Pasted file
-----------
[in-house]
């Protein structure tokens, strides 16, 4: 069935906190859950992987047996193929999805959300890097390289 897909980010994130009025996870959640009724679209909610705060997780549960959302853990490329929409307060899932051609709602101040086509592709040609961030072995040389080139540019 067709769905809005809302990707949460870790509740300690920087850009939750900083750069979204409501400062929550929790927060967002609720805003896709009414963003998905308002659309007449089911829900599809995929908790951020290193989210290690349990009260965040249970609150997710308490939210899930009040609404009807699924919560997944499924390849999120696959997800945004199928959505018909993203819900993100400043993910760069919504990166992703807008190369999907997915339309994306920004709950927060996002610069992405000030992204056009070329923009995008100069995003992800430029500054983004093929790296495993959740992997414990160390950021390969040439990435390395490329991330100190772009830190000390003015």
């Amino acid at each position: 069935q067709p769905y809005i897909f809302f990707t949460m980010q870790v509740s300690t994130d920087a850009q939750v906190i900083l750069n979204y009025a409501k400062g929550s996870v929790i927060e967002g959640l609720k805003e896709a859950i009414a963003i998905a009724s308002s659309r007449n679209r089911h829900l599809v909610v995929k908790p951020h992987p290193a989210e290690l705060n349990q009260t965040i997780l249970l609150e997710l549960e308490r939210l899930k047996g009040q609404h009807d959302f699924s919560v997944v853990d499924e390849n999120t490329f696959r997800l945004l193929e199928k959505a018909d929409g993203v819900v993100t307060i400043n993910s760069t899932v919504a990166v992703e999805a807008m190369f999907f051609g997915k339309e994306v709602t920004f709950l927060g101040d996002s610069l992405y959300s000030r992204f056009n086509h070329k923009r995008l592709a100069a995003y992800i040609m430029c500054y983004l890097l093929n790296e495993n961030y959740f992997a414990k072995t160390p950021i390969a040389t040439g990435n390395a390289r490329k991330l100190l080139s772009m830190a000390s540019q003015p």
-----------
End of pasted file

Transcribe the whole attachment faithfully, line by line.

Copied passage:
[in-house]
């Protein structure tokens, strides 16, 4: 069935906190859950992987047996193929999805959300890097390289 897909980010994130009025996870959640009724679209909610705060997780549960959302853990490329929409307060899932051609709602101040086509592709040609961030072995040389080139540019 067709769905809005809302990707949460870790509740300690920087850009939750900083750069979204409501400062929550929790927060967002609720805003896709009414963003998905308002659309007449089911829900599809995929908790951020290193989210290690349990009260965040249970609150997710308490939210899930009040609404009807699924919560997944499924390849999120696959997800945004199928959505018909993203819900993100400043993910760069919504990166992703807008190369999907997915339309994306920004709950927060996002610069992405000030992204056009070329923009995008100069995003992800430029500054983004093929790296495993959740992997414990160390950021390969040439990435390395490329991330100190772009830190000390003015």
């Amino acid at each position: 069935q067709p769905y809005i897909f809302f990707t949460m980010q870790v509740s300690t994130d920087a850009q939750v906190i900083l750069n979204y009025a409501k400062g929550s996870v929790i927060e967002g959640l609720k805003e896709a859950i009414a963003i998905a009724s308002s659309r007449n679209r089911h829900l599809v909610v995929k908790p951020h992987p290193a989210e290690l705060n349990q009260t965040i997780l249970l609150e997710l549960e308490r939210l899930k047996g009040q609404h009807d959302f699924s919560v997944v853990d499924e390849n999120t490329f696959r997800l945004l193929e199928k959505a018909d929409g993203v819900v993100t307060i400043n993910s760069t899932v919504a990166v992703e999805a807008m190369f999907f051609g997915k339309e994306v709602t920004f709950l927060g101040d996002s610069l992405y959300s000030r992204f056009n086509h070329k923009r995008l592709a100069a995003y992800i040609m430029c500054y983004l890097l093929n790296e495993n961030y959740f992997a414990k072995t160390p950021i390969a040389t040439g990435n390395a390289r490329k991330l100190l080139s772009m830190a000390s540019q003015p």